No two numbers have more meaning to Americans who, on that day, witnessed the largest attack against the United States on home soil in history.
In my case, it started out like any other day that soon turned into a day I’ll never forget; like when President Kennedy was assassinated in Dallas, and when the rocket carrying seven astronauts exploded just minutes after takeoff. There are only a few days in life when tragedy strikes, that one will never forget where they were or what they were doing. I spent a good part of the day today watching tributes paid to the more than 3,000 who died on 9.11.2001, by political figures and family members. In my own mind, I relived that day.
As I was leaving my studio apartment in USHLI’s office building, a “Breaking News” report came on the air. MSNBC reported that a plane had deliberately crashed into the World Trade Center. I couldn’t believe my eyes. Then I watched as a second plane struck the second tower at the World Trade Center. I quickly ran to the elevator, took it to my office floor, and turned on the TV. My disbelief soon turned to horror and heartbreak.
The immense heat from the plane’s explosion brought the first tower down. I couldn’t help but worry about the people in the tower and how quickly their lives came to an end. Soon the second tower fell, also from the other plane’s explosion. Knowing that up to 50,000 people could be in the two towers on any given day, I wondered how many lives had been lost. What about the first responders who had rushed into the building soon after the planes struck? What were the chances that any of them survived? The attack saturated the news the rest of the day and night, as everyone tried to figure out who planned the attack and who the terrorists were. A co-worker asked me after the first tower fell, who did I think did this? Without hesitation I said, Osama Bin Laden. At the end of the day, I went home, heartbroken.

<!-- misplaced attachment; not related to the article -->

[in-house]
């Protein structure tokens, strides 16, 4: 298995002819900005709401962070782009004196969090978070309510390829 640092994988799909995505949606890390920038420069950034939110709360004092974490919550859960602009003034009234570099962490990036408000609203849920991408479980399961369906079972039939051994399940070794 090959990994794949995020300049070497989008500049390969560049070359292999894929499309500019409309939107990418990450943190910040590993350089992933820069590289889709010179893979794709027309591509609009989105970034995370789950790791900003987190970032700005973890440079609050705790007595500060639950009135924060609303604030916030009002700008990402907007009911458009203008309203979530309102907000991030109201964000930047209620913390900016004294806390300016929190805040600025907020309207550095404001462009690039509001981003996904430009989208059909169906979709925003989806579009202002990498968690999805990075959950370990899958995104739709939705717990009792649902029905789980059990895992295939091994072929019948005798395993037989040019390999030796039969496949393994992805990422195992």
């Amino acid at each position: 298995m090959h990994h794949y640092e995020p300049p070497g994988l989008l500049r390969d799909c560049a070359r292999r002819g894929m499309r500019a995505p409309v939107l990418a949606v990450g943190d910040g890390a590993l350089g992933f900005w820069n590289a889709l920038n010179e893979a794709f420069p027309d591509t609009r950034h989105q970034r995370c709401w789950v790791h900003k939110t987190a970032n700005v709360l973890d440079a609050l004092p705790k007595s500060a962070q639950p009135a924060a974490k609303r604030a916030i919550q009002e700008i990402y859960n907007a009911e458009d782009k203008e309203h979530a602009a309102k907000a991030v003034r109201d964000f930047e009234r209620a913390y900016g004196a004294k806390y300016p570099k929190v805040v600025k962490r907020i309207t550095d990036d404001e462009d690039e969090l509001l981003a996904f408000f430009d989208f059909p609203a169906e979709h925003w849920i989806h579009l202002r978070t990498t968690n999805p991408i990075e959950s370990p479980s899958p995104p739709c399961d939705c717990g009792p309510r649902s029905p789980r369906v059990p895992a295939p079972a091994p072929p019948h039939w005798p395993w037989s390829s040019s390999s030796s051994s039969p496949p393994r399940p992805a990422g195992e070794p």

The next morning, I drove back to my office in downtown Chicago. The expressway and the streets were almost completely deserted. I felt totally alone. Seems like everyone was just in shock and didn’t want to be anywhere near a skyscraper. I felt more anger than fear, but powerless too. Powerlessness is a very bad feeling. The only thing I could think of to do was to call home and tell my wife to hang our American flag outside. I smiled and cried at the same time, when I got home.
The attack is remembered for the thousands of lives lost, the number of people widowed, and the number of children who lost one parent, if not both. It’s remembered for the countless number of family members and friends who lost loved ones. It’s also remembered for starting America’s longest war, which has lasted almost five times longer than the Civil War and World War II. It’s a day that many of us will never forget.
Dr. Juan Andrade, Jr.
United States Hispanic Leadership Institute, Inc.